Wednesday, 6 January 2016

Deepening Friendships

If I have a resolution in 2016, it's to pay conscious attention to my friendships. To deepen them, nurture and cherish them consciously.

It's a fact that people come and go in our lives. When I grew up I thought friendships, if they were "real", would just happen and then last forever. Now I know that very real, very genuine friendships can be seasonal in life and when the season is over, the friendship - while it isn't over as such - just doesn't continue as a walk together. The closeness goes away, even though the fondness of friendship continues... I am now friends with people on Facebook who were part of another season in my life, and while our lives have gone completely different paths and we're separated by continents, I love following as their lives unfold in time. And if any of them needed anything I could help with, I'd be there in a heartbeat still.

C.S. Lewis described the love that is friendship as two people who are shoulder to shoulder, looking at something outside of themselves, and that is what binds them. (as opposed to lovers, who are looking at each other). I think that is very true. Some ties that bind are more temporary than others.

Seasons of friendships

Since becoming a mother, I've been amazed how some wonderful women have come into my life and walked alongside me. Amazed at the speed at which depth in those friendships has developed. It's because we have much in common in terms of our experience of being new mothers; that said, 15 months into motherhood there are already a few friendships that have moved on. Where my NCT (antenatal) group of 8 women had everything in common initially as first-time mothers, and we were all very close and constantly in touch supporting one another in the early months, these days contact is sporadic and more a case of the occasional catch-up. Why? Some have gone back to work, that's one reason; but certainly parenting styles make a big difference, and as our little ones grow from completely dependent babies into toddlerhood those differences become more pronounced.

I don't grieve those friendships; I accept that they are part of the sifting, and they were completely genuine at the time they were needed. They have simply served their main purpose now: the closeness is gone, but the fondness remains.

There's a sifting in friendships that time does. I find this now - out of dozens of remarkable women I have been privileged to meet, share deeply with, and walk with since becoming a mother there are now perhaps three or four whom I connect with regularly, who have much in common with me, and with whom I share a depth of relationship that I have to admit I haven't experienced in years prior - and had missed!

And those are the friendship I want to consciously nurture. Being let into the lives of these women is a huge privilege and unattended friendships can fizzle out, which I really don't want to happen.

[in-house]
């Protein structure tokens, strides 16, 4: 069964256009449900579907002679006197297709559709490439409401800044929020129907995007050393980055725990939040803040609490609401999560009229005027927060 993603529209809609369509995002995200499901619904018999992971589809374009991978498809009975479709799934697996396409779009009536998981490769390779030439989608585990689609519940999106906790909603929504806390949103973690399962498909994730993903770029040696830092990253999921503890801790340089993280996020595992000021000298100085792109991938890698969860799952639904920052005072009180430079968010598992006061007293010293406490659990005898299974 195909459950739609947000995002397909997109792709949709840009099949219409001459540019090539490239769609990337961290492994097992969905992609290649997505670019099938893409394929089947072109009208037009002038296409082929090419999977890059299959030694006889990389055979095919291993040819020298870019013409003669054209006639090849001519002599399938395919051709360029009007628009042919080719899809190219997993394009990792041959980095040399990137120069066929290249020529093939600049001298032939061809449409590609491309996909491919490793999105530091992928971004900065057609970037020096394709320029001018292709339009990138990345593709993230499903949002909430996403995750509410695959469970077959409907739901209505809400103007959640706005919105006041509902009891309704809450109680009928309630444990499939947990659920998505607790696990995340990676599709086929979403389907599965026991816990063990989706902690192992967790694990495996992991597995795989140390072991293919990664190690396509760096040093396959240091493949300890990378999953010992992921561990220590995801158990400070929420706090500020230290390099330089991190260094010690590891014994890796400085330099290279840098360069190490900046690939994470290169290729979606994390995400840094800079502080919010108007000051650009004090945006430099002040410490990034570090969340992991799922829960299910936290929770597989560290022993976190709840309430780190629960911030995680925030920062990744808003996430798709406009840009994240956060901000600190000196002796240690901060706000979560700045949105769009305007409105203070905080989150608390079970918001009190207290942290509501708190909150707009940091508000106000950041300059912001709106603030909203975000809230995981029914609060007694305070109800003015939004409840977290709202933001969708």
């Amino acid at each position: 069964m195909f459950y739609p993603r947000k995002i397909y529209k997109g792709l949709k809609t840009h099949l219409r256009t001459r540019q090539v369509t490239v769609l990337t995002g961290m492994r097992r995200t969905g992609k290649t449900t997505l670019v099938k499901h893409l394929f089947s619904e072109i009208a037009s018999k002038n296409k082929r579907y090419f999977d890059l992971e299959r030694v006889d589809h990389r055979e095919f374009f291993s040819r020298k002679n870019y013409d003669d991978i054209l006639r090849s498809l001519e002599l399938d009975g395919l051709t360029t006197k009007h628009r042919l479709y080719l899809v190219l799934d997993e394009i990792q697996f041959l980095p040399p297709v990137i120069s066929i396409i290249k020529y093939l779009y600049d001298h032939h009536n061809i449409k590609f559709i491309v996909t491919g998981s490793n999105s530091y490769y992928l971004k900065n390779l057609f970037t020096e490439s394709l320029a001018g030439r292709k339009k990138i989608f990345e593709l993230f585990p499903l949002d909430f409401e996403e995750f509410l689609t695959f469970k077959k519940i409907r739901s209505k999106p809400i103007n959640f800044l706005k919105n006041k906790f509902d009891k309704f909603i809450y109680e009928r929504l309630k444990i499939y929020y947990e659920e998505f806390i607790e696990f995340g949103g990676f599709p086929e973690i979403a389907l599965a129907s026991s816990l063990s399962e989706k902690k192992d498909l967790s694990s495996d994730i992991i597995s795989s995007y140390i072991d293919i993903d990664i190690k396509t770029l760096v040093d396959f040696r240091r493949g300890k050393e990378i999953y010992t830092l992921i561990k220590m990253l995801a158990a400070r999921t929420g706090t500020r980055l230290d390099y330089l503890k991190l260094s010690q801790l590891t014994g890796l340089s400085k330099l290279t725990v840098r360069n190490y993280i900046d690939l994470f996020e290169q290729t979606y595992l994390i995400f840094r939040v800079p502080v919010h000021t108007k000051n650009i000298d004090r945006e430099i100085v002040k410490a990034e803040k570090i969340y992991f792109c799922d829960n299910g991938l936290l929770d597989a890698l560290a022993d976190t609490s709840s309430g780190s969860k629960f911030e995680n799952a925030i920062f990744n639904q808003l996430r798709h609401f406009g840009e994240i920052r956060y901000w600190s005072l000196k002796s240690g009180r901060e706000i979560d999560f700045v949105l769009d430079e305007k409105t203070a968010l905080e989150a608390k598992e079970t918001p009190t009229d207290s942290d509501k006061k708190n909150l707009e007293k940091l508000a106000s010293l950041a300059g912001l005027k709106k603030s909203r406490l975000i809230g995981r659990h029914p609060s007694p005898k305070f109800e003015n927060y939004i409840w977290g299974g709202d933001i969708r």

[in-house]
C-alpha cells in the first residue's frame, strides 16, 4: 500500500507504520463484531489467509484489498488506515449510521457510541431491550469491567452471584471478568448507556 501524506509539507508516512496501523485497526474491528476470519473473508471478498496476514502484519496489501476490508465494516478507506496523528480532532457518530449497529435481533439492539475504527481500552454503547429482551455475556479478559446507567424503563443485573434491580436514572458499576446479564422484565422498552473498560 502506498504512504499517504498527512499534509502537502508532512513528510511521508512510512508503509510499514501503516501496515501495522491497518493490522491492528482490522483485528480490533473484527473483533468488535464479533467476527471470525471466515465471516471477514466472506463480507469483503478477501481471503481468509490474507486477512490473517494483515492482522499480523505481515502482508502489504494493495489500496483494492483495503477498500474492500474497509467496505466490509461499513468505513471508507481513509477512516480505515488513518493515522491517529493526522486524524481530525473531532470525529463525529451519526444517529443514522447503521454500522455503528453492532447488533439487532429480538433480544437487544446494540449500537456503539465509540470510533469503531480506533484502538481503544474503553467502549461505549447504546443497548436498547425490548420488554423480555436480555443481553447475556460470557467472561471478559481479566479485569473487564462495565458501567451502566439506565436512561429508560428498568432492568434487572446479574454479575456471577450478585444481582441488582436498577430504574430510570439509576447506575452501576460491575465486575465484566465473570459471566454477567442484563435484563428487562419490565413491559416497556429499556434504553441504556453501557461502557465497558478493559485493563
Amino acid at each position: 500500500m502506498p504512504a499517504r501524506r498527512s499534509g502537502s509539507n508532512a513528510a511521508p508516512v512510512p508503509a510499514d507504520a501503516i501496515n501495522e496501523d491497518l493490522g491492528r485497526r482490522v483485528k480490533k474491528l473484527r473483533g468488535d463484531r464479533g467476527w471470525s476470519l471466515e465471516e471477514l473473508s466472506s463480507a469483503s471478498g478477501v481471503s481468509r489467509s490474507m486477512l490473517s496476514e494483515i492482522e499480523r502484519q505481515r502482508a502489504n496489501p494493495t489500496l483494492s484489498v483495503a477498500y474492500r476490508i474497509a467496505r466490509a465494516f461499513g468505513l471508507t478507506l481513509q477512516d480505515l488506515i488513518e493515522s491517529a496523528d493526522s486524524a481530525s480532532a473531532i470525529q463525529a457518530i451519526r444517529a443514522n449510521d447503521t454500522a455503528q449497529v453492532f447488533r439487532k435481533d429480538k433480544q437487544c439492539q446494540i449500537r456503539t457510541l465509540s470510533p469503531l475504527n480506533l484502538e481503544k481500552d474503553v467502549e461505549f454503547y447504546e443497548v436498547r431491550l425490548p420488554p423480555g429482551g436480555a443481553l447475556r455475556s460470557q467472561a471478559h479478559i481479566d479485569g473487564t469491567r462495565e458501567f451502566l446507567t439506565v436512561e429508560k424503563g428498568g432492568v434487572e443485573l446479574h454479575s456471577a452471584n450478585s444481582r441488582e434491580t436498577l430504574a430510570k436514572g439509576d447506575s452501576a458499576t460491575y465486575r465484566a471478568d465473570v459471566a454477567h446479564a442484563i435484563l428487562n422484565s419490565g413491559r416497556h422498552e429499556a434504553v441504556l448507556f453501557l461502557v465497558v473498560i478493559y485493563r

Intentional friendships

In my life, a lot of my friendships were accidental in a way - we just happened to be thrown into a context together, such as school, where we saw each other a lot and, since we had something in common or a shared interest, friendship grew over time.

Having church as a community is a great blessing that's in a way similar to having a workplace or school: you meet the same set of people regularly, and when you have things in common and click, a friendship can develop. But, it can just stop at that and go no further; to develop any kind of depth, you need to meet outside group contexts, and regularly. As a mum, this requires effort!

I no longer have a place I regularly go to and spend significant amounts of quality time, such as work. My work is at home, my deepest relationship in terms of time spent together is with a 15-month old. And that's as it should be - my time, both quality and quantity, as well as my attention and affection should be focused mostly on that little one. But I need support and nurturing too. Since I'm not automatically in a context where I get that, I need to be intentional about it.

Now I have to schedule "friendship time" if I want it to be regular and of good quality. A quick "how's it going" at the end of a church meeting isn't a deep friendship. Meeting weekly for an hour's walk (and chat!) with a fellow dog owning mum is, and by meeting up here and there for a coffee and kids' play date we are building a genuine, deep and strong friendship.

With another friend, I have committed to scheduling a fortnightly playdate get-together in 2016.

Just because it takes conscious commitment and effort, it's not any less "real" as a friendship. The loss of spontaneity comes with the season of life we're in - but we would all be the poorer if we didn't make the effort.

With love to all my friends - walking with me currently, and having walked with me in the past. I love you.